Designed to replicate the ‘physical’ social distancing intervention, this policy controls the movement of agents by maintaining a minimum distance between the agents. This allows agents to stay outside the infection radius of other agents. Social Distancing Efficiency is defined as the success rate of practicing Social Distancing measures.
For example, let’s say social distancing is defined as keeping a minimum distance of 6 ft from another individual(agent). If we have 100 agents with minimum 100 interactions, this will have 100,000 opportunities of practicing social distancing. If a minimum distance of 6ft was maintained in at-least 70,000 of these interactions, we will have a 70% Social Distancing Efficiency for the environment.
In real life, closing the border refers to closing the airports and other means of transportation across states or countries to control the movement of individuals. Before the closure of border, there may be free movement of individuals, who may or may not be infectious.
This is simulated in the similar manner in the model, where everyday, a random number of ‘infectious traveler‘ agents enter the environment before the ‘border close’ policy is implemented. Post policy implementation, the inflow of new infectious ‘traveler agents’ to the environment is completely stopped.
Testing for a disease is very critical in identifying the rate and spread of the disease. This parameter provides essential actionable insights to the governments agencies for understanding the spread, severity, attributes, demographics as well as infection, recovery and death rate . At the same time, help in crafting the response best suited for the dynamically evolving situation.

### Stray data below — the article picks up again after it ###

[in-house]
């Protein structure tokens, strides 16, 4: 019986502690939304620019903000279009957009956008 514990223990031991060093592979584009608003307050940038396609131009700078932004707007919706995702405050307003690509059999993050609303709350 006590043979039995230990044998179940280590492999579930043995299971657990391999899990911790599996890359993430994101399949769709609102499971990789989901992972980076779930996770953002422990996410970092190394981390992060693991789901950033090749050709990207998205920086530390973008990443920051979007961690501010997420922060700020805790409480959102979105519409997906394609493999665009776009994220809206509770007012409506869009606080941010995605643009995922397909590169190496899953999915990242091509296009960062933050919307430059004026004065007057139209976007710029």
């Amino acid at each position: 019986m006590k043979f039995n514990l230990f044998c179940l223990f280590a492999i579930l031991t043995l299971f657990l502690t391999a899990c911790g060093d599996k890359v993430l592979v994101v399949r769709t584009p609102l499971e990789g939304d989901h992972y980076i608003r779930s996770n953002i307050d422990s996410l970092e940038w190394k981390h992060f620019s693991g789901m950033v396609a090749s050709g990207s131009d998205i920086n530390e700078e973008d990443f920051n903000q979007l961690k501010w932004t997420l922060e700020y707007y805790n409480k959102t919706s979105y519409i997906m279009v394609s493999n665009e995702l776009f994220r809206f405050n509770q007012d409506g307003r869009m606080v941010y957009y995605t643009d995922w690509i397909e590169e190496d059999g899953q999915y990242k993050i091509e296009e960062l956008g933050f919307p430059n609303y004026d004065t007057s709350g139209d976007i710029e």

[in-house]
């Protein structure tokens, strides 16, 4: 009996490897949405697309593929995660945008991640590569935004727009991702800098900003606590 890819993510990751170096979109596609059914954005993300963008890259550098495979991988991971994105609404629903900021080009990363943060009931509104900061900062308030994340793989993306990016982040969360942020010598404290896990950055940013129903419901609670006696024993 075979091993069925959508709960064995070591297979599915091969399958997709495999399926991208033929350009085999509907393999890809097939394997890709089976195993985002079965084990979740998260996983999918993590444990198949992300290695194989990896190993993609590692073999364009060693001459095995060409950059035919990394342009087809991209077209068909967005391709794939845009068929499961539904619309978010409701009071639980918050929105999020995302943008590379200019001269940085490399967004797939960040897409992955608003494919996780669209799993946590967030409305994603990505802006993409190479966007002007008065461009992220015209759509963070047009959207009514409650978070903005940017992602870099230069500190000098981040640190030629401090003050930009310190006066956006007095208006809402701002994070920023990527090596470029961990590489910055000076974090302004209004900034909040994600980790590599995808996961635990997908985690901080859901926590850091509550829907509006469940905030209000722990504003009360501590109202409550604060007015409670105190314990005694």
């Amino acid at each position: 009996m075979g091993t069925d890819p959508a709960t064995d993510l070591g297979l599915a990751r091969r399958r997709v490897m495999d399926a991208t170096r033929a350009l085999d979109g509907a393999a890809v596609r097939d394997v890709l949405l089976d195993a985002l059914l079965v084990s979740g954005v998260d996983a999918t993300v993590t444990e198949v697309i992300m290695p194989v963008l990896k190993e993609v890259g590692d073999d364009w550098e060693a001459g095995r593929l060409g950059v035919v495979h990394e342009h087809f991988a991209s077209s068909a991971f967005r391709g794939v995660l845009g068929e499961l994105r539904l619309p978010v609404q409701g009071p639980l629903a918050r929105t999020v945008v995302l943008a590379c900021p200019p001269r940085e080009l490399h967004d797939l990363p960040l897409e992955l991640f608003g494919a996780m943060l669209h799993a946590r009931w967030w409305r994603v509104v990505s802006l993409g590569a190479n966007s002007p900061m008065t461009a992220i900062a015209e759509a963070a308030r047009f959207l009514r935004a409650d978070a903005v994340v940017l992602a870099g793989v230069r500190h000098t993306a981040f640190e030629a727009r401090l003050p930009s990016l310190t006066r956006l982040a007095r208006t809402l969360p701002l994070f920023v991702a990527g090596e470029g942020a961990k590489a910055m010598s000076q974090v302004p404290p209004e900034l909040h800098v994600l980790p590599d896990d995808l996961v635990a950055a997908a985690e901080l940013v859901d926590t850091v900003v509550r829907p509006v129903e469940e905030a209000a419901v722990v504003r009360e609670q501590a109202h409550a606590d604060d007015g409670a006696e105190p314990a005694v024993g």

When this policy is applied in the simulation , random agents are sampled from the environment and tested as per the defined testing capacity . This capacity can be dynamically set at various levels during the application of policy. Accuracy of each test result is also critical. We can set the efficiency in the initial parameters which indicate the false negative(individuals who are infected, but their results show they are not infected) percentage of the tests.
It is the process of identification of persons who may have come into contact with an infected person ("contacts") and subsequent collection of further information about these contacts.
Modeling this, when an agent is tested positive, it traces back certain number of contacts of the agent it had come in contact with earlier. The number of contacts to be traced can be set in the initial parameters.
It is defined as restricting the movement of individuals with certain attributes(like exposure to virus) for a given time period to prevent the spread of disease. Upon it’s application, the policy removes the affected agents (positively tested) from the environment for a given time period( till recovery or mandatory 21 days) and re-introduces them(post recovery or mandatory isolation) into the environment.
In the possible event of shortfall of present healthcare capacity, governments agencies may need to add reinforcements of makeshift hospitals and critical care units. In this scenario, the questions, such as - “How many of such hospital beds to be prepared?” and “When do we need certain number of hospitals beds?” etc. become very critical. With this policy, we can set the amount of reinforcements to be added to the existing capacity of hospital beds and ICU beds. We can define the initial capacity in the initial parameters.
This would help in understanding if capacity & the timing of reinforcements would be sufficient to handle the upcoming situation. For example, Is adding 100 additional ICUs & 500 hospital beds on 30th day would be sufficient?
Here's a Agent Based Model visualization based on a 3Blue1Brown video.https://prajwalsouza.github.io/Experiments/Epidemic-Simulation